CHILDREN CAN…AND THE ADULTS?
According to science there is an age at which we all reach our peak for being best at doing something, and you can’t argue with science obviously. Even if, data is based on averages and there is always the exception to everything, but overall what has been concluded is that we all reach our peak for learning languages around the age of seven. It has been proven that a child can learn between three to four languages simultaneously and without confusion as early as kinder-garden age, meaning around 5 years old, if the approach used is the natural, spontaneous approach used when a parent “teaches” his child to speak his own native language.
Having said that, does this mean that an adult will not be able to learn another language without having to struggle from day one with all the * ins and outs of a language that is foreign to him? Of course not, what needs to be taken into consideration is the fact that for a child it is easier for a number of reasons.
According to oncology nurse, Suzanne Robin in her article “Why Is It Easier for a Child to Learn a New Language Than An Adult” she gives several reasons as to why children learn languages so easily. One being that for a child, learning language is part of their brain chemistry, they were created to absorb information from birth. Adults, on the other hand, have to put conscious effort into learning because it has stopped being natural for them to simply absorb information.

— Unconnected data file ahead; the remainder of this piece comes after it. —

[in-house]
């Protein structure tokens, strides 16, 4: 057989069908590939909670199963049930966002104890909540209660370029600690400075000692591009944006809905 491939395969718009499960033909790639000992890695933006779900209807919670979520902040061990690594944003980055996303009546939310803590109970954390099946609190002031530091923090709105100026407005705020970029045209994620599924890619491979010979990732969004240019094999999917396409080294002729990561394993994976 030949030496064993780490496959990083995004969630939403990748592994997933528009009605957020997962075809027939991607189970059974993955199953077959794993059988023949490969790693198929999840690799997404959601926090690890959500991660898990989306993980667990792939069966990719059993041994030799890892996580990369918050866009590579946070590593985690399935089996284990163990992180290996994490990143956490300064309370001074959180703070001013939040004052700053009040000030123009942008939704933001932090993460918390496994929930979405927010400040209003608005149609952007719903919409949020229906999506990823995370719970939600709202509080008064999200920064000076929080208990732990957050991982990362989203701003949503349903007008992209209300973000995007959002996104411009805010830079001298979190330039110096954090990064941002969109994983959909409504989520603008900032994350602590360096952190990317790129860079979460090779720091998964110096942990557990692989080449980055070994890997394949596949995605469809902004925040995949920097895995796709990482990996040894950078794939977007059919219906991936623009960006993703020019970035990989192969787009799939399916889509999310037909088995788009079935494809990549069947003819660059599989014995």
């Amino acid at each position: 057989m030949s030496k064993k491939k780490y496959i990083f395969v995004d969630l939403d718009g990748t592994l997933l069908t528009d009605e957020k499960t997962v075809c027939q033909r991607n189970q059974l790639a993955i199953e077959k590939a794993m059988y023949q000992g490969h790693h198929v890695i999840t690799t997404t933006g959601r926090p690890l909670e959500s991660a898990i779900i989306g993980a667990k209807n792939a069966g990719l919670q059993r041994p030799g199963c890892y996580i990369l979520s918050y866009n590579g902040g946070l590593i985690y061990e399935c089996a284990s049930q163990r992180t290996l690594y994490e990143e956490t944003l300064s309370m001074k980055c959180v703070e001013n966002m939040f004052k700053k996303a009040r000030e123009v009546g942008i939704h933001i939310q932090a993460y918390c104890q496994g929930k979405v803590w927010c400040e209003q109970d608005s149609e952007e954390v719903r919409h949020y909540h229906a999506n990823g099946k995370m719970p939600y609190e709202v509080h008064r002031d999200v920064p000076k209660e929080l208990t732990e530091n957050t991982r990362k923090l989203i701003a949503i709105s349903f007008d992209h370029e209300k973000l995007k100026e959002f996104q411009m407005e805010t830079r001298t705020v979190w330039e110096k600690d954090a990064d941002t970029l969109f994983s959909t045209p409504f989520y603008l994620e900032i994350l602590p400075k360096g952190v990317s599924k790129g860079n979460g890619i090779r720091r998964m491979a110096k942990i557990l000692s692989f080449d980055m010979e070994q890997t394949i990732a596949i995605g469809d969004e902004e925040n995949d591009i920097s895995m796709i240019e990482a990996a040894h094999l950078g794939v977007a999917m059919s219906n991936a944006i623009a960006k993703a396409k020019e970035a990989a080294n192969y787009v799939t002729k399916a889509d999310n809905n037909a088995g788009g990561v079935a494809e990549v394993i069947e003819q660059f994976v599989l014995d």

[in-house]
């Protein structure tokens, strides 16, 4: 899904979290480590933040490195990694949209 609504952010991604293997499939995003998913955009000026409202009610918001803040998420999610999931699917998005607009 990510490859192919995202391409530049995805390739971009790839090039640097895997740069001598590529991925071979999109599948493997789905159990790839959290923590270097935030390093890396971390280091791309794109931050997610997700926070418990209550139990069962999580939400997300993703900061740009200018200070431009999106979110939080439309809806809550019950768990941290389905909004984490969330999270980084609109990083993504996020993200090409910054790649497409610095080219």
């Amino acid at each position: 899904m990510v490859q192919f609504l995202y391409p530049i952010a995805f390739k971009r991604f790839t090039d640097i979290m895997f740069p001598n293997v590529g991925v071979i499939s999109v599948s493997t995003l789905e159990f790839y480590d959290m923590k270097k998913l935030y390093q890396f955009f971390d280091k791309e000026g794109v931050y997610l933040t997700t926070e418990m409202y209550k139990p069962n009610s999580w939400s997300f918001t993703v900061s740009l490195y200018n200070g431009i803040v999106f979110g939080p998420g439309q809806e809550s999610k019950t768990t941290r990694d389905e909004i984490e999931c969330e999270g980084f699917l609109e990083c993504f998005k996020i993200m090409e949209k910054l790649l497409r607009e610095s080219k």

Another important reason is that a small child has no social perception of himself and doesn’t much care about fitting into the social stereotype that all adults have of one another, in the sense that, if someone is a well-established lawyer and works in an important law firm he needs to maintain the image of a person in charge of the situation, able to deal with all issues and totally in control of himself. That lawyer cannot open his mouth and say nonsense, when he speaks he must be able to communicate clearly and efficiently. That lawyer will be careful about speaking if he is not certain that the language he is using is perfect. The obvious problem here is that when learning to do something, anything, at first, we all make mistakes.
So this is where the passionate, motivated, inspired ESL teacher comes in. How? By, first of all trying to create an environment that puts the student at ease with others, where correction is fundamental but natural and never critical, where learning information is easy because it becomes absorbing information and where mistakes are encouraged because it is through mistakes that corrections are implemented and, therefore, where information is embedded cognitively.
There are no * bullet proof methods in my opinion, so this is where the sensitivity and experience of the teacher who changes her approach to suit the needs of each single student comes in. This sensitivity is not a skill you learn from books or training courses, a teacher with a briefcase full of ESL certifications and ESL diplomas is not necessarily equipped with this important quality which as far as I’m concerned makes the difference.
Conclusion, everyone can learn, including teachers. It is simply a matter of motivation, passion and consistency.
Never give up! There is always room for improvement!
Many thanks to Rita for her contributions to our school of English Say Yes!
*ins and outs: characteristic peculiarities or technicalities
* bullet proof: so well thought out as to be resistant to criticism or certain to succeed